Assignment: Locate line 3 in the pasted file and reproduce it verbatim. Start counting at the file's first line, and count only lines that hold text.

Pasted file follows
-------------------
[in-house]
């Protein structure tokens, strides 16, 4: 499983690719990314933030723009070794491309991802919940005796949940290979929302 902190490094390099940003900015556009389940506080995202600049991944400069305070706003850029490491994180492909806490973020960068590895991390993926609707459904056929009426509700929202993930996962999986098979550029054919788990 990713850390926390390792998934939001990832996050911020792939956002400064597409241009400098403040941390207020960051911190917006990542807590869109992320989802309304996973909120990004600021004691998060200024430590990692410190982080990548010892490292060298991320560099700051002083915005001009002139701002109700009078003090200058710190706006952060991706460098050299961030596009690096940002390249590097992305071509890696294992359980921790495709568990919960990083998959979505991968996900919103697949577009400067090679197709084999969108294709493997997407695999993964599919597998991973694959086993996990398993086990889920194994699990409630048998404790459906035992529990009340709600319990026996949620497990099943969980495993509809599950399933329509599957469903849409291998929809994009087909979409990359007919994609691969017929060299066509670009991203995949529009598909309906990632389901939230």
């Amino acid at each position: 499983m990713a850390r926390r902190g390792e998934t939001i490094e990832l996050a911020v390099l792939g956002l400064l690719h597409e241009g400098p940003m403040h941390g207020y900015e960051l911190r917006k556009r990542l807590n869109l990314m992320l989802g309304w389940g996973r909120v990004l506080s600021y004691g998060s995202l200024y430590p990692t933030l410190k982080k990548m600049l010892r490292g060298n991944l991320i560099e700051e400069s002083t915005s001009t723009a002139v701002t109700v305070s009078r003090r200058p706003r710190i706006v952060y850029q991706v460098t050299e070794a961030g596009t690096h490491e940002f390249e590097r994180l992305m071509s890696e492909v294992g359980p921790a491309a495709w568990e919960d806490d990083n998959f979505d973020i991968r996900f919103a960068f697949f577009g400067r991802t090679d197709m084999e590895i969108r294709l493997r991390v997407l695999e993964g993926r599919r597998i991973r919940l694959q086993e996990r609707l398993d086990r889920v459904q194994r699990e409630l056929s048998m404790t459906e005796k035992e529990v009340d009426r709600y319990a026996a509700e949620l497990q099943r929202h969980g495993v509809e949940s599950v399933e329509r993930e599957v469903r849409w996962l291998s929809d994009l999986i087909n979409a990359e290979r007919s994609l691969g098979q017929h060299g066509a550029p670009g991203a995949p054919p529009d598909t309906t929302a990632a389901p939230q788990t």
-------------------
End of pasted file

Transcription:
């Amino acid at each position: 499983m990713a850390r926390r902190g390792e998934t939001i490094e990832l996050a911020v390099l792939g956002l400064l690719h597409e241009g400098p940003m403040h941390g207020y900015e960051l911190r917006k556009r990542l807590n869109l990314m992320l989802g309304w389940g996973r909120v990004l506080s600021y004691g998060s995202l200024y430590p990692t933030l410190k982080k990548m600049l010892r490292g060298n991944l991320i560099e700051e400069s002083t915005s001009t723009a002139v701002t109700v305070s009078r003090r200058p706003r710190i706006v952060y850029q991706v460098t050299e070794a961030g596009t690096h490491e940002f390249e590097r994180l992305m071509s890696e492909v294992g359980p921790a491309a495709w568990e919960d806490d990083n998959f979505d973020i991968r996900f919103a960068f697949f577009g400067r991802t090679d197709m084999e590895i969108r294709l493997r991390v997407l695999e993964g993926r599919r597998i991973r919940l694959q086993e996990r609707l398993d086990r889920v459904q194994r699990e409630l056929s048998m404790t459906e005796k035992e529990v009340d009426r709600y319990a026996a509700e949620l497990q099943r929202h969980g495993v509809e949940s599950v399933e329509r993930e599957v469903r849409w996962l291998s929809d994009l999986i087909n979409a990359e290979r007919s994609l691969g098979q017929h060299g066509a550029p670009g991203a995949p054919p529009d598909t309906t929302a990632a389901p939230q788990t």